keywords = "identity, voice, disciplinary authority, academic writing, research articles, corpus analysis",
author = "Mei-Hung Lin",
year = "2017",
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language = "English",
volume = "9",
pages = "84--112",
journal = "Taiwan International ESP Journal",
issn = "2079-7761",
publisher = "台灣專業英語文學會",
number = "2",

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AU - Lin, Mei-Hung

PY - 2017

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N2 - Voice construction in academia is social, and involves weighing the complex interplay of various factors. This study explores the simultaneous influence of three social factors - disciplinary culture, writers' cultural background and rhetorical purpose - on writers' voice construction in writing research articles (RAs). Adopting a corpus-based approach and using Hyland's taxonomy of stance markers in analyzing RAs written by L1 and L2 writers in two disciplines, electrical engineering (EE) and applied linguistics (AL), results of quantitative analyses showed that disciplinary culture, among other factors, seems to play a dominant role in regulating academic writers' authorial presence. On the whole, writers in AL used stance markers much more frequently than writers in EE, while hedges occurred more than boosters in AL, but vice versa in EE. Also, the stance markers preferred by L1 and L2 writers were different. Finally, the high occurrence of boosters in conclusion sections of EE suggests a link between rhetorical purposes and authorial voice construction. An understanding of the various factors involved in voice construction could be of great pedagogical value since strategic management of self-representation conforming to disciplinary and general academic conventions could enhance the persuasiveness of RAs.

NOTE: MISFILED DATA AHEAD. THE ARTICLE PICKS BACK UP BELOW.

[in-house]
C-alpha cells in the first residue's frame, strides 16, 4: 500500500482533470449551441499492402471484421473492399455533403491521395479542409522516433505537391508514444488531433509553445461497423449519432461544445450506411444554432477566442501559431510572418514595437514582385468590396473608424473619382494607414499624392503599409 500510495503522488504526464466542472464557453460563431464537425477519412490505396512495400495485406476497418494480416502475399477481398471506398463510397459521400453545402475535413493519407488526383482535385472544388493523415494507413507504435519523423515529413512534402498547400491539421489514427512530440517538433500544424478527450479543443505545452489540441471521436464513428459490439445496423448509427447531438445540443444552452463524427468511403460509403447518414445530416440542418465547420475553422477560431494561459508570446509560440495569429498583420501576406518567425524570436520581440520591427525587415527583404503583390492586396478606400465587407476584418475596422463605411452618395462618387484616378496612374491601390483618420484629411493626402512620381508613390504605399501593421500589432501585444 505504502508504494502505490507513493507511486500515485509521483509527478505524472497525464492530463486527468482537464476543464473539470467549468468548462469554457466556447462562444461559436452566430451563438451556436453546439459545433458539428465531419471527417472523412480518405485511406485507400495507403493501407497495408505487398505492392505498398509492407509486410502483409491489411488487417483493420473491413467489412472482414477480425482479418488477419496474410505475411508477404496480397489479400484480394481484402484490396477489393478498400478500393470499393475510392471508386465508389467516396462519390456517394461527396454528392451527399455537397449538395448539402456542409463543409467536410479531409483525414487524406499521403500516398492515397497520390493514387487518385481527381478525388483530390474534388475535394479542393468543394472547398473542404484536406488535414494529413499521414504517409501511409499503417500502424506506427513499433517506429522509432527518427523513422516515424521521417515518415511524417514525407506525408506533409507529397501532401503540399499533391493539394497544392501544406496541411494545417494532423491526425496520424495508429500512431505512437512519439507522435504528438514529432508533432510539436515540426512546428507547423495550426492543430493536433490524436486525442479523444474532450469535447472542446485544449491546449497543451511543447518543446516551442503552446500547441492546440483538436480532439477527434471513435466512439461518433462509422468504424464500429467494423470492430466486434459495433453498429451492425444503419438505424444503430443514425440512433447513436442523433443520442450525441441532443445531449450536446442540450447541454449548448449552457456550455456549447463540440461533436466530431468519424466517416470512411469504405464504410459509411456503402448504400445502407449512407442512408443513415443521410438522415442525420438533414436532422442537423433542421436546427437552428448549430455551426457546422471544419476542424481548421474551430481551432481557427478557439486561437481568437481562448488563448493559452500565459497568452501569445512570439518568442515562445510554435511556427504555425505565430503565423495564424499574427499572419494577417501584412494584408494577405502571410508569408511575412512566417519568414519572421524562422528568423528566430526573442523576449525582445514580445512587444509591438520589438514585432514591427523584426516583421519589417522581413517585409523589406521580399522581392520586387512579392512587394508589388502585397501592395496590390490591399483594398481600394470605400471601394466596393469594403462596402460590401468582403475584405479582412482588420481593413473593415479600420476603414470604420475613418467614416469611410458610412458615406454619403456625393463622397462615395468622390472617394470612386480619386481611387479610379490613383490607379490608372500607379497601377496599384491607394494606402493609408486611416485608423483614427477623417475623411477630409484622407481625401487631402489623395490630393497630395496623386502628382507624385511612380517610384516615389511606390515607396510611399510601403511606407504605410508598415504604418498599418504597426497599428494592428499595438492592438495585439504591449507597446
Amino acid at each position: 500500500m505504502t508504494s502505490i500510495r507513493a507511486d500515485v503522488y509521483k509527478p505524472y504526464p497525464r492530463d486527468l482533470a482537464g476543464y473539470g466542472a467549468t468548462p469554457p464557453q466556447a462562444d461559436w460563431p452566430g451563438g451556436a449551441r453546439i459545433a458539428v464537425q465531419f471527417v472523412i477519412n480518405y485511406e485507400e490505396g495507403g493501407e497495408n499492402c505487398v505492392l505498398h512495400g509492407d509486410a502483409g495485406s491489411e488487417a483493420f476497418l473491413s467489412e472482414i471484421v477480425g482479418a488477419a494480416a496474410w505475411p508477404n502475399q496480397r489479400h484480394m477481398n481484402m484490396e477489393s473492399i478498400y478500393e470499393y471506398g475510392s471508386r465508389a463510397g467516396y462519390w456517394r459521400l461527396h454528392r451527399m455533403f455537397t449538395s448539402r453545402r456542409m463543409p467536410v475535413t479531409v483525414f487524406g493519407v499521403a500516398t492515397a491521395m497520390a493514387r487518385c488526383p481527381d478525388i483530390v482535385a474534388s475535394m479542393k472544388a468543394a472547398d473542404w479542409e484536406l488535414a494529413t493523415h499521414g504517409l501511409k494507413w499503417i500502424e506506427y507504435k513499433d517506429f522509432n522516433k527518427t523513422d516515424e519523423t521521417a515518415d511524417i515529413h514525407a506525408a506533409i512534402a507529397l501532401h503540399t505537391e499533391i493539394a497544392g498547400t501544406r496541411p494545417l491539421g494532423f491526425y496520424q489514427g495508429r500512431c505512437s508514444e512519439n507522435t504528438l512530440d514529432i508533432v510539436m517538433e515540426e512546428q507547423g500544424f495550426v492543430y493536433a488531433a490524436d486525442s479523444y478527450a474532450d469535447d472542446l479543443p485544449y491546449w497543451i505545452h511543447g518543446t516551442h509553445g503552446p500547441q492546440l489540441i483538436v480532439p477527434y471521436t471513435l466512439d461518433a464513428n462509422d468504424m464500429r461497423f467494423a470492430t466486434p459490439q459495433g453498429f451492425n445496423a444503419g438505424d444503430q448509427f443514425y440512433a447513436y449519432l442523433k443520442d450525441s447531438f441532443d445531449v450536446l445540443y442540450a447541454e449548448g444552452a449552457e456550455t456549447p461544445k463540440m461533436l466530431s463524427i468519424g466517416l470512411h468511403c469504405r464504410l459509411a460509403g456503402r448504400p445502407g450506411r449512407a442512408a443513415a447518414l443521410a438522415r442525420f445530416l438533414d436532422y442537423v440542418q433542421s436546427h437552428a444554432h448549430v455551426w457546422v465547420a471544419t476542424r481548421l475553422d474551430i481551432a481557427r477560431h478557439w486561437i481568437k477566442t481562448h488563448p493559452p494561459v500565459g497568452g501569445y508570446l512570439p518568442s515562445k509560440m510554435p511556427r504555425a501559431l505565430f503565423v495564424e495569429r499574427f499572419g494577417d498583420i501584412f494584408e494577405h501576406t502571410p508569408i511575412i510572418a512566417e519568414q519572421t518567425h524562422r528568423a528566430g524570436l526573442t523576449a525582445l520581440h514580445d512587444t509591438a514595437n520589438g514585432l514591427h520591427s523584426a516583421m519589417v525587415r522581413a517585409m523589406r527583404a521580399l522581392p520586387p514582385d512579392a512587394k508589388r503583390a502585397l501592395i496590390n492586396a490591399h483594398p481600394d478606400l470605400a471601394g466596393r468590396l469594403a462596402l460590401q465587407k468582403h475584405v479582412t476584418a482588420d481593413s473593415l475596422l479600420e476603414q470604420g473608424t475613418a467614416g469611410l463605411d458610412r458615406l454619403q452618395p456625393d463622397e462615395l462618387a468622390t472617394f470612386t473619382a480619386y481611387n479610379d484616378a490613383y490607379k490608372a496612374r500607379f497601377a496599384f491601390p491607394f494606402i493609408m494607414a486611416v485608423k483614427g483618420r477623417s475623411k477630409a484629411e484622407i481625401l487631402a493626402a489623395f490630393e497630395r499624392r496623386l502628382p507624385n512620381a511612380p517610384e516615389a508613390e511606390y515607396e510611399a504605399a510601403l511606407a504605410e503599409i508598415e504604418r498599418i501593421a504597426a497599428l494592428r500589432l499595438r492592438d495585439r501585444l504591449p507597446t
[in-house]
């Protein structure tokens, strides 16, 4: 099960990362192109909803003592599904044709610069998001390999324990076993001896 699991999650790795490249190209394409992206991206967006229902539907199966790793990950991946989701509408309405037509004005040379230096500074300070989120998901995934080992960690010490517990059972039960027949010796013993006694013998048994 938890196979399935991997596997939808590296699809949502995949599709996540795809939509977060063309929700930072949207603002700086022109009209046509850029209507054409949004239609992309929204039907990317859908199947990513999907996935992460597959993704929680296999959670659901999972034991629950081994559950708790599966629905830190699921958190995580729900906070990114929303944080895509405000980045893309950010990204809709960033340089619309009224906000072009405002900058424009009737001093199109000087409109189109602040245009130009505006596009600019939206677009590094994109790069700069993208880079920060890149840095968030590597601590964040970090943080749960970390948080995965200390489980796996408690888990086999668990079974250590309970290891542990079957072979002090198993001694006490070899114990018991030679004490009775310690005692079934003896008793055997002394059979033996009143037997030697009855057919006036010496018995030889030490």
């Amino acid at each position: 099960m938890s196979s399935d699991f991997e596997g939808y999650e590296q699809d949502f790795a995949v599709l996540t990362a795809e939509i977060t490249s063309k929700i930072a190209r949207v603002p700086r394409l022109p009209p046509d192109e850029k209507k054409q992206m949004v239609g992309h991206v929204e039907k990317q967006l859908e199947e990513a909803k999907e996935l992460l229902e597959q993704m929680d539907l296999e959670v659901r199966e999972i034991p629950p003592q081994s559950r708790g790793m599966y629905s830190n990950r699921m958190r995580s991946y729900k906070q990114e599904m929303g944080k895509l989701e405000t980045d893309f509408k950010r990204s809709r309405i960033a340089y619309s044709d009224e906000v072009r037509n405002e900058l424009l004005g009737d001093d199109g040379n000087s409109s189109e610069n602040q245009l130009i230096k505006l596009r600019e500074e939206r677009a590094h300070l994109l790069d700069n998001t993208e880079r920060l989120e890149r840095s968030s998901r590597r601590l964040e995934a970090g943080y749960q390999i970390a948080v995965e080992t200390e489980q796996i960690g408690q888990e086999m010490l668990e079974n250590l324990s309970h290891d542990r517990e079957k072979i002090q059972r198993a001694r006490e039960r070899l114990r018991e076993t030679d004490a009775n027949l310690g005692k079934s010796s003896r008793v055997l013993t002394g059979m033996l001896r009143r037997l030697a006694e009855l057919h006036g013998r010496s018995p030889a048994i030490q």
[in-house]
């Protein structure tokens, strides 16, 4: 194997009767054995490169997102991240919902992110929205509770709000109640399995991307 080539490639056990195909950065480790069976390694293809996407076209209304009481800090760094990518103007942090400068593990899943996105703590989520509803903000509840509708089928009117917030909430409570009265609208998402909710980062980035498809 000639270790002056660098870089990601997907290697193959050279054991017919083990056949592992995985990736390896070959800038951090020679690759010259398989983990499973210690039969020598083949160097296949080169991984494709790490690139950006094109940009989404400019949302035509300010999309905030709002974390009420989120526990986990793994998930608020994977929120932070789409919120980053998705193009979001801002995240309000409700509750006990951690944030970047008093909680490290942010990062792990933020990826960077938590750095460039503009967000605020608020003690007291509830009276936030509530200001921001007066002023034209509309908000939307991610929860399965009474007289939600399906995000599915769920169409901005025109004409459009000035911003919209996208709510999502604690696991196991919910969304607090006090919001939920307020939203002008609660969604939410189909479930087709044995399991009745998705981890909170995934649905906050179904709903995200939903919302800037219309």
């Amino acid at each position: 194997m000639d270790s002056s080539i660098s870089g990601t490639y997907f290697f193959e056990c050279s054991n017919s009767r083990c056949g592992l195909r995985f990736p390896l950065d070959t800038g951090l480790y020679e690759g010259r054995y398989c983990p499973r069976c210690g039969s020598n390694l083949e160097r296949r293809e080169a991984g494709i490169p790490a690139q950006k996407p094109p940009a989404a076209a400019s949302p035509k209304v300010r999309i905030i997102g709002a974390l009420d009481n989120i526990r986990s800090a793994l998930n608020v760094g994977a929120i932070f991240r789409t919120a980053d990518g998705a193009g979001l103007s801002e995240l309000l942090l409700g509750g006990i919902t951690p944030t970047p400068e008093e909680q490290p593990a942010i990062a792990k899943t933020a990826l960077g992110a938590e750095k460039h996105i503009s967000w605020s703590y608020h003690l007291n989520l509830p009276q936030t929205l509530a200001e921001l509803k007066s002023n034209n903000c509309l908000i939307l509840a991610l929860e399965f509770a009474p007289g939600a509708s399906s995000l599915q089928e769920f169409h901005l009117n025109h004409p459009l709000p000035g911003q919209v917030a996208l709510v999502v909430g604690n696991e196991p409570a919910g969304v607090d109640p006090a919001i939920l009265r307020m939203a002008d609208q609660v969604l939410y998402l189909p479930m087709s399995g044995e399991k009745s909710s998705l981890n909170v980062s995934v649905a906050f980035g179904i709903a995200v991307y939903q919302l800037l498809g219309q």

AB - Voice construction in academia is social, and involves weighing the complex interplay of various factors. This study explores the simultaneous influence of three social factors - disciplinary culture, writers' cultural background and rhetorical purpose - on writers' voice construction in writing research articles (RAs). Adopting a corpus-based approach and using Hyland's taxonomy of stance markers in analyzing RAs written by L1 and L2 writers in two disciplines, electrical engineering (EE) and applied linguistics (AL), results of quantitative analyses showed that disciplinary culture, among other factors, seems to play a dominant role in regulating academic writers' authorial presence. On the whole, writers in AL used stance markers much more frequently than writers in EE, while hedges occurred more than boosters in AL, but vice versa in EE. Also, the stance markers preferred by L1 and L2 writers were different. Finally, the high occurrence of boosters in conclusion sections of EE suggests a link between rhetorical purposes and authorial voice construction. An understanding of the various factors involved in voice construction could be of great pedagogical value since strategic management of self-representation conforming to disciplinary and general academic conventions could enhance the persuasiveness of RAs.

KW - identity

KW - voice

KW - disciplinary authority

KW - academic writing

KW - research articles

KW - corpus analysis

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JF - Taiwan International ESP Journal